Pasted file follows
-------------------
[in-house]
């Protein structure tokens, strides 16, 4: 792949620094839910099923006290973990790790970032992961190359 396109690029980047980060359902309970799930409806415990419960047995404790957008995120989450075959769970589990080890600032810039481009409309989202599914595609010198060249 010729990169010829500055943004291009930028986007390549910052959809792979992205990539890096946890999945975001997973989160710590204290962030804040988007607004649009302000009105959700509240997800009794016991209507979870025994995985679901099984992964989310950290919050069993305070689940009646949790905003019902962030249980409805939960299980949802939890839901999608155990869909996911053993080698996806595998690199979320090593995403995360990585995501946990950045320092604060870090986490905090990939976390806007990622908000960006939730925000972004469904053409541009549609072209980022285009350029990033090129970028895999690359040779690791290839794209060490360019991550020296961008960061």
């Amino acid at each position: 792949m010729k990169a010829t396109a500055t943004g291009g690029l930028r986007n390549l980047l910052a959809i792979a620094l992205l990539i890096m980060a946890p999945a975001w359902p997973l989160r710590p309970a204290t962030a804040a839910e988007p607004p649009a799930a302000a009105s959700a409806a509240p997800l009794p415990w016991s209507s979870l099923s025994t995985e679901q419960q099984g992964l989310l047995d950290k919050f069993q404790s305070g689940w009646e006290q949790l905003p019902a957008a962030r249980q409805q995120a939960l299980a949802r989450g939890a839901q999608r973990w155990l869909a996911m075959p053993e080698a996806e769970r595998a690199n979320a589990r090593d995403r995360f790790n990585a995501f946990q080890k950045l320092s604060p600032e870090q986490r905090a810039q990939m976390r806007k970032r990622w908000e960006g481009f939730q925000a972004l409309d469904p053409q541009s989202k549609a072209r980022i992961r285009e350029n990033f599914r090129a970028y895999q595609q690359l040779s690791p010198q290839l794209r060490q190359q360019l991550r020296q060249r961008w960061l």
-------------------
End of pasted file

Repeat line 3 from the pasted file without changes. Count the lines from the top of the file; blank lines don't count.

């Amino acid at each position: 792949m010729k990169a010829t396109a500055t943004g291009g690029l930028r986007n390549l980047l910052a959809i792979a620094l992205l990539i890096m980060a946890p999945a975001w359902p997973l989160r710590p309970a204290t962030a804040a839910e988007p607004p649009a799930a302000a009105s959700a409806a509240p997800l009794p415990w016991s209507s979870l099923s025994t995985e679901q419960q099984g992964l989310l047995d950290k919050f069993q404790s305070g689940w009646e006290q949790l905003p019902a957008a962030r249980q409805q995120a939960l299980a949802r989450g939890a839901q999608r973990w155990l869909a996911m075959p053993e080698a996806e769970r595998a690199n979320a589990r090593d995403r995360f790790n990585a995501f946990q080890k950045l320092s604060p600032e870090q986490r905090a810039q990939m976390r806007k970032r990622w908000e960006g481009f939730q925000a972004l409309d469904p053409q541009s989202k549609a072209r980022i992961r285009e350029n990033f599914r090129a970028y895999q595609q690359l040779s690791p010198q290839l794209r060490q190359q360019l991550r020296q060249r961008w960061l």